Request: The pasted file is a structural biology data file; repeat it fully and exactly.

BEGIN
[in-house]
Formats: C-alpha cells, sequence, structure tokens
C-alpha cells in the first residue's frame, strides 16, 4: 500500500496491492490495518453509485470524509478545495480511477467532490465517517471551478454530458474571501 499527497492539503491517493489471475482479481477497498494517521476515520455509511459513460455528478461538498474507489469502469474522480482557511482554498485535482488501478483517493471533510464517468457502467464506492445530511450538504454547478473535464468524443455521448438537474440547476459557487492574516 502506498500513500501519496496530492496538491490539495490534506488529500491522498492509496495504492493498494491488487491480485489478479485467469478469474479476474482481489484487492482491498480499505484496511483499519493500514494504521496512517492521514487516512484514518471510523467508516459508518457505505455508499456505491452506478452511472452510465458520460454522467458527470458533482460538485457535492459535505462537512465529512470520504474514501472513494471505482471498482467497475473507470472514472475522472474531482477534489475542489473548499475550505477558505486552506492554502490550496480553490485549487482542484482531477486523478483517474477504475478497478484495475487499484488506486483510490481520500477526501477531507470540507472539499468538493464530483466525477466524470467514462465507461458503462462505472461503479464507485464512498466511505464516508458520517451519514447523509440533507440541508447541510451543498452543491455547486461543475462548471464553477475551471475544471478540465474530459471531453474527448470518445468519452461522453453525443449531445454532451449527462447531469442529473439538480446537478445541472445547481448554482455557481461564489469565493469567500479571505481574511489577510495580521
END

[in-house]
Formats: C-alpha cells, sequence, structure tokens
C-alpha cells in the first residue's frame, strides 16, 4: 500500500496491492490495518453509485470524509478545495480511477467532490465517517471551478454530458474571501 499527497492539503491517493489471475482479481477497498494517521476515520455509511459513460455528478461538498474507489469502469474522480482557511482554498485535482488501478483517493471533510464517468457502467464506492445530511450538504454547478473535464468524443455521448438537474440547476459557487492574516 502506498500513500501519496496530492496538491490539495490534506488529500491522498492509496495504492493498494491488487491480485489478479485467469478469474479476474482481489484487492482491498480499505484496511483499519493500514494504521496512517492521514487516512484514518471510523467508516459508518457505505455508499456505491452506478452511472452510465458520460454522467458527470458533482460538485457535492459535505462537512465529512470520504474514501472513494471505482471498482467497475473507470472514472475522472474531482477534489475542489473548499475550505477558505486552506492554502490550496480553490485549487482542484482531477486523478483517474477504475478497478484495475487499484488506486483510490481520500477526501477531507470540507472539499468538493464530483466525477466524470467514462465507461458503462462505472461503479464507485464512498466511505464516508458520517451519514447523509440533507440541508447541510451543498452543491455547486461543475462548471464553477475551471475544471478540465474530459471531453474527448470518445468519452461522453453525443449531445454532451449527462447531469442529473439538480446537478445541472445547481448554482455557481461564489469565493469567500479571505481574511489577510495580521